1946 Cannes Film Festival
Sixty-five years ago today, the 1st annual Cannes Film Festival began in the south of France where it is still held today. Though films are perhaps first and foremost meant to entertain, they nonetheless remain politically significant.
The founding of the new festival was led in large part by the French Minister of Education, Jean Zay, with substantial British and American interest in and support of a nonpolitical film festival. The festival at Cannes was created in response to the slightly older Venice Film Festival, founded in 1932, due to the blatant politicization of the films shown and winners chosen. The highest prize, for example, was called the Mussolini Cup after the country’s then Prime Minister between the years 1934 and 1942. Directors and films with clear political motives that appealed to both the fascist Italian and German states and bolstered their causes were the prize winners at Venice. Directors such as the propagandist director Leni Riefenstahl and films including Der große König (The Great King), one of Hitler’s own favorites, were expectedly the winners.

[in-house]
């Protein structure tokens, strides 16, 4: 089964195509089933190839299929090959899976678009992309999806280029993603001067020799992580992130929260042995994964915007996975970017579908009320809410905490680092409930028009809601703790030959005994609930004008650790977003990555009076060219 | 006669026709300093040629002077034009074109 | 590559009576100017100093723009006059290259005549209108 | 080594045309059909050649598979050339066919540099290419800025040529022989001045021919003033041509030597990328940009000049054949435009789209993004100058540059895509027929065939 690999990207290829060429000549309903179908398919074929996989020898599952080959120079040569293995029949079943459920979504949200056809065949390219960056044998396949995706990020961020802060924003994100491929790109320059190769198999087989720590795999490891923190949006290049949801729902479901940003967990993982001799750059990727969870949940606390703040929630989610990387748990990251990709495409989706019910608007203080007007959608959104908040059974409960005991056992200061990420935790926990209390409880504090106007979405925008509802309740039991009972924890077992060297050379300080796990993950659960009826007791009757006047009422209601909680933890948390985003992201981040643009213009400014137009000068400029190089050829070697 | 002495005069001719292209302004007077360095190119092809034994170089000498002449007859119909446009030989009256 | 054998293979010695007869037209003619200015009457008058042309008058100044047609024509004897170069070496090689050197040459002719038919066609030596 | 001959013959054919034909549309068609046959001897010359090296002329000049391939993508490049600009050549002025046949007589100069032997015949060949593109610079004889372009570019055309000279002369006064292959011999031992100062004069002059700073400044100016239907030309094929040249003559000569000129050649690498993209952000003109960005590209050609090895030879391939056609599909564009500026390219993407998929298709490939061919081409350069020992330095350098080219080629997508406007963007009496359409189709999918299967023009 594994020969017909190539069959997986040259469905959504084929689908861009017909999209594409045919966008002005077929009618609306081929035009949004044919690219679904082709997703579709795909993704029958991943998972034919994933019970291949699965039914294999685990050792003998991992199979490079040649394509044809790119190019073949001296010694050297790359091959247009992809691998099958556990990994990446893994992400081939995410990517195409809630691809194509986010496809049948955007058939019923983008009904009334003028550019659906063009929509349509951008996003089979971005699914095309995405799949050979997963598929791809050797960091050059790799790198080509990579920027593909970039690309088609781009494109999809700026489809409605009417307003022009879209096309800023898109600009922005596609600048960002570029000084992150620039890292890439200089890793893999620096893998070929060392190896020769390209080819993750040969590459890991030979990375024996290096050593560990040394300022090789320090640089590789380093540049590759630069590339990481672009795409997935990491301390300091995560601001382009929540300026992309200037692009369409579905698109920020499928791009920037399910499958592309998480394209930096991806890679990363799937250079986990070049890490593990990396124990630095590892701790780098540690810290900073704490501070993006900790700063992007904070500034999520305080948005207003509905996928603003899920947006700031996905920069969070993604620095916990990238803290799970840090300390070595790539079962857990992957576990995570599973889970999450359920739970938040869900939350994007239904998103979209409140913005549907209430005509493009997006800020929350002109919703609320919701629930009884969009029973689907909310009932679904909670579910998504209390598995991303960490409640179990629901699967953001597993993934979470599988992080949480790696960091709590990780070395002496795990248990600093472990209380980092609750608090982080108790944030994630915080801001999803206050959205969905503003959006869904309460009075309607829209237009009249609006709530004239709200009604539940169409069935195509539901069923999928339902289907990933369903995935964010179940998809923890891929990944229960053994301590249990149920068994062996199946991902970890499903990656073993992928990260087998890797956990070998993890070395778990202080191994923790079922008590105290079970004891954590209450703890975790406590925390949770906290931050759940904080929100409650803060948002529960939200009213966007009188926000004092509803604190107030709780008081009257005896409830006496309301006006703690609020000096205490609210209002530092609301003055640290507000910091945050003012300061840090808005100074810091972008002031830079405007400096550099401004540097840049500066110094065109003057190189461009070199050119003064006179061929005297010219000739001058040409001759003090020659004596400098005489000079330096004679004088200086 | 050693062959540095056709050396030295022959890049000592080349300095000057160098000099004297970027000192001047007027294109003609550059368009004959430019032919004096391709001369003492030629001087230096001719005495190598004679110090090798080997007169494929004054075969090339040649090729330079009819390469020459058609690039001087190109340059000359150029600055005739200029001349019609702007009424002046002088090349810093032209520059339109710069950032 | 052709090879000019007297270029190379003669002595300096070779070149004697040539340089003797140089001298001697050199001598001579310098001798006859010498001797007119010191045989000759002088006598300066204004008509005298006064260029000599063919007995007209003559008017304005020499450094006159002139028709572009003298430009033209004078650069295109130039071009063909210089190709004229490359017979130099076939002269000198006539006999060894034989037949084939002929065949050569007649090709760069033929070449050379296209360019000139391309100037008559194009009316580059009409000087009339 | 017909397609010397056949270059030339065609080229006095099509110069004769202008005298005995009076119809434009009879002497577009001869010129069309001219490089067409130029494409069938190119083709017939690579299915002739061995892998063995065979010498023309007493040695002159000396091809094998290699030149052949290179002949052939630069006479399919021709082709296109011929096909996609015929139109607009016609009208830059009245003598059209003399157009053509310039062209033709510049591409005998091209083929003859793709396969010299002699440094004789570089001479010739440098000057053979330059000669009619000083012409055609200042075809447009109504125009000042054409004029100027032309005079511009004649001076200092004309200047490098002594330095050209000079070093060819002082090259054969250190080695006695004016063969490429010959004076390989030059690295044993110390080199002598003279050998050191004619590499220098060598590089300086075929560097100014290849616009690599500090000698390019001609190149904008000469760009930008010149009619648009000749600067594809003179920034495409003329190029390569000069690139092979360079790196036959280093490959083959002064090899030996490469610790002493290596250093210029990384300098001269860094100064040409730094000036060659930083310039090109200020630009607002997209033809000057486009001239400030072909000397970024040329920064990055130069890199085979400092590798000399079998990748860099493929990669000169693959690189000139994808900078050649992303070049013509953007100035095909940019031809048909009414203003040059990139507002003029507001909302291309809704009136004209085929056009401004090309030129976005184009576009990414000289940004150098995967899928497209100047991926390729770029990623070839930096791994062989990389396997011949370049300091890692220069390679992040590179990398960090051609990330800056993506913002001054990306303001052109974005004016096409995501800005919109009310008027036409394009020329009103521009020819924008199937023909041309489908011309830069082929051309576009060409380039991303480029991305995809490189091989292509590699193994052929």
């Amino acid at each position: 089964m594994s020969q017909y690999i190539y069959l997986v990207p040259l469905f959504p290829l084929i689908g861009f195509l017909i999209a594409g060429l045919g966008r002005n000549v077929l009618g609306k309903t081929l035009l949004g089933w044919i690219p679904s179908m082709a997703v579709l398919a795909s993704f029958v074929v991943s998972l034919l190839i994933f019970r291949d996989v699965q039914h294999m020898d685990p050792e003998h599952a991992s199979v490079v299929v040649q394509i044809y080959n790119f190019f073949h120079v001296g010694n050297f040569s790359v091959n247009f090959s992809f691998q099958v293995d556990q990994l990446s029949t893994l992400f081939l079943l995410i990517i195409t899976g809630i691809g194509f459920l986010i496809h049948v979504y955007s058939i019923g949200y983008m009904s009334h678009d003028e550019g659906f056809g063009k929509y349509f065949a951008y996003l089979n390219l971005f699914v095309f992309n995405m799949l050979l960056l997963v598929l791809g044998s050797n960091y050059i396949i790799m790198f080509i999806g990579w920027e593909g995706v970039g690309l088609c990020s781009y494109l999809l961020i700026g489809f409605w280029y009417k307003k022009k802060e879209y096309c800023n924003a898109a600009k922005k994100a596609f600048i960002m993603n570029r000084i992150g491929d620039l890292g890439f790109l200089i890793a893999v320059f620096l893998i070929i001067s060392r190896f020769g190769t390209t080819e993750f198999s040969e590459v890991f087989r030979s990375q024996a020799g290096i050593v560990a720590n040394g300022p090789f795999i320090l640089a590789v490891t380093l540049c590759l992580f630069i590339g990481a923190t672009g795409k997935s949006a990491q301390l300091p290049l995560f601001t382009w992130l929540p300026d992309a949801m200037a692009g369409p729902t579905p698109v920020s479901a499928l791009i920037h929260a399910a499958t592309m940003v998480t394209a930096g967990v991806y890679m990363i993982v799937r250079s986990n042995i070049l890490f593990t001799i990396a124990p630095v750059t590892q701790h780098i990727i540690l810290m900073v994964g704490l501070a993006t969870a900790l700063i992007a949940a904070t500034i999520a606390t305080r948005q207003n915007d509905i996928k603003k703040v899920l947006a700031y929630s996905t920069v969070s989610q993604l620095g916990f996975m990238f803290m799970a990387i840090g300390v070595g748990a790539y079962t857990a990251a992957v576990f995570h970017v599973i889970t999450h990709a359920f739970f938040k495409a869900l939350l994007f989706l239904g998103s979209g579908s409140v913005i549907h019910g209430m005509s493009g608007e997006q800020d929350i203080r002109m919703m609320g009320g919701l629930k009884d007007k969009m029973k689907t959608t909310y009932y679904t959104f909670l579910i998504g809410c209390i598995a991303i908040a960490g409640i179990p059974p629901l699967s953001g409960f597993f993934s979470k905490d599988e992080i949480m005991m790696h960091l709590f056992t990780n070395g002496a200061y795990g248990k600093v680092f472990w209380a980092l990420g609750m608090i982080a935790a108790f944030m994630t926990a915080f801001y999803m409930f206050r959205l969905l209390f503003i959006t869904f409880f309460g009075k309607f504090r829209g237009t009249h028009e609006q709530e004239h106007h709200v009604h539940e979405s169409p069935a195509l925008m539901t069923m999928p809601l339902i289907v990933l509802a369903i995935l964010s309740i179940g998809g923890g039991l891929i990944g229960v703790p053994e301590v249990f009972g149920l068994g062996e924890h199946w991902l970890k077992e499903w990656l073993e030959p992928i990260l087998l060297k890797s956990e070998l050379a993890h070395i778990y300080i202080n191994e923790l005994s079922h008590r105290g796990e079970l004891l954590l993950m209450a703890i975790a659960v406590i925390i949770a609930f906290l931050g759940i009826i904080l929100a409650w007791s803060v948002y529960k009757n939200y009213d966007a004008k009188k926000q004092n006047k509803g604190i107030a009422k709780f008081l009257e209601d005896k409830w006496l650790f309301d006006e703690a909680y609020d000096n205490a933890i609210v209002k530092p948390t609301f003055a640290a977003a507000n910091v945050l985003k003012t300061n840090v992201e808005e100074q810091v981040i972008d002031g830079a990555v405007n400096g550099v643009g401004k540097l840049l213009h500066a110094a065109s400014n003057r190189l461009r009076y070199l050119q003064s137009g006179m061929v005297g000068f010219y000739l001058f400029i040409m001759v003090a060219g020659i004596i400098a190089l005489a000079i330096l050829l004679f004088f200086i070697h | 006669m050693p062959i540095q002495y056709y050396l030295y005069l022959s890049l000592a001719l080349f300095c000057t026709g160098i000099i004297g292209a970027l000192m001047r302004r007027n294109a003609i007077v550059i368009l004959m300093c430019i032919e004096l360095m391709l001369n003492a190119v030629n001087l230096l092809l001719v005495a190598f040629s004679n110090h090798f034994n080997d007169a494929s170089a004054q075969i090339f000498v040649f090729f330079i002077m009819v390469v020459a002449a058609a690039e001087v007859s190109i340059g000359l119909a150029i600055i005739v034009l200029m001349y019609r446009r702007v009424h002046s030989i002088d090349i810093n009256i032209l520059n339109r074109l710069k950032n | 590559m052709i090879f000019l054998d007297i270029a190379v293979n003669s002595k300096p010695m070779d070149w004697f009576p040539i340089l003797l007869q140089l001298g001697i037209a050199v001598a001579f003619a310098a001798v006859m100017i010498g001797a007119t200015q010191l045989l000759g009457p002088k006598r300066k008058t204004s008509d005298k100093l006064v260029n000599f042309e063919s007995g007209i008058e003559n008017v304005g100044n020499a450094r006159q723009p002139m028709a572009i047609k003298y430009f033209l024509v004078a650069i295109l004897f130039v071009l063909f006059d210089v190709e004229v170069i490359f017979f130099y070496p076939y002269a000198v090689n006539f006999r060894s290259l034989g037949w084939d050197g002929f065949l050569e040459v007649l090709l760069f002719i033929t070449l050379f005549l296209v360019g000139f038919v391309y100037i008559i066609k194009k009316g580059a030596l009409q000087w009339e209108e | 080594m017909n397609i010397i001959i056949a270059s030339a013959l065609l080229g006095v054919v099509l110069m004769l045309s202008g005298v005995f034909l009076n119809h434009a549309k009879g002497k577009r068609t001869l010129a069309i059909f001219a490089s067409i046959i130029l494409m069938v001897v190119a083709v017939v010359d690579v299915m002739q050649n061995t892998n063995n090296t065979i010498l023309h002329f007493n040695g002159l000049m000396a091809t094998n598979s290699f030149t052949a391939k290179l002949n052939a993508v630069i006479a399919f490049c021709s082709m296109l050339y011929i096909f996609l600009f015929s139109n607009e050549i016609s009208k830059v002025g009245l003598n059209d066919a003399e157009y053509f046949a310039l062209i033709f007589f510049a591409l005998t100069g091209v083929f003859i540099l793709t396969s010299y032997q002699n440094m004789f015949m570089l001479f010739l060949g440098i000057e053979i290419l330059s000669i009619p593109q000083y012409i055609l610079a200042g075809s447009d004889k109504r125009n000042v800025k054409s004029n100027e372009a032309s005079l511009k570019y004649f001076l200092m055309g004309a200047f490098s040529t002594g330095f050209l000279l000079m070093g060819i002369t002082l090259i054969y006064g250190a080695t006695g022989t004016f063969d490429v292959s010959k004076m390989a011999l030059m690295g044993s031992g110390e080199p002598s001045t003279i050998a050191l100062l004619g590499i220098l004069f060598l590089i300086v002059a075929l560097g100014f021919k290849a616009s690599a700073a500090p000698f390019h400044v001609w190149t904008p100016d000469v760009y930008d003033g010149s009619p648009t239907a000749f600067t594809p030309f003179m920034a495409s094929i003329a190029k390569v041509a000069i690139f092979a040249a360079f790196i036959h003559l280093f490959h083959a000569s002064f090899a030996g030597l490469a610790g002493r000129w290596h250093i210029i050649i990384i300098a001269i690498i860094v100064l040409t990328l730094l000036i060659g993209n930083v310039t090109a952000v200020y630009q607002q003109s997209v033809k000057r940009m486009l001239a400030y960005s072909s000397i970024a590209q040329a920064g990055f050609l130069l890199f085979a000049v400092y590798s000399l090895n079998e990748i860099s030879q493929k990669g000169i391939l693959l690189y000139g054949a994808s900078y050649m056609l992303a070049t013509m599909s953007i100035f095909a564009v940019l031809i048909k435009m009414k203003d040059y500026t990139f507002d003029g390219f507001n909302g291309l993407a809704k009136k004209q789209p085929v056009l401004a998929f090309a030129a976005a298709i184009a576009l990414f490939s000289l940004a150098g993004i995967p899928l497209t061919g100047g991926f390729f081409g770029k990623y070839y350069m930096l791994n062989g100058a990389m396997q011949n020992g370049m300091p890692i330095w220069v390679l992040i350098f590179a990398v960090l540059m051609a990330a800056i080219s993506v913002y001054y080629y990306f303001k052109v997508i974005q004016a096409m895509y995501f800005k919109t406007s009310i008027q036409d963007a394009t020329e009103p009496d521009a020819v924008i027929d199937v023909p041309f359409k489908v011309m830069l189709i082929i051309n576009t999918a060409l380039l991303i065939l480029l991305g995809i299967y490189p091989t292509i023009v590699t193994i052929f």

The first Cannes Film Festival was set to open 1 September 1939. For the history-savvy, the reason why it did not is obvious: Germany invaded Poland and shortly thereafter France and Great Britain declared war on Germany. The festival was postponed until this day sixty-five years ago, 20 September 1946. The all-encompassing war, although officially over, would remain ingrained in the collective European mind for decades. Inevitably, films such as Rossellini’s Rome, Open City which dealt honestly and directly with life in wartime and under occupation were the big winners at the first ever Cannes Film Festival in 1946.
This post by The National WWII Museum Curator Meg Roussel.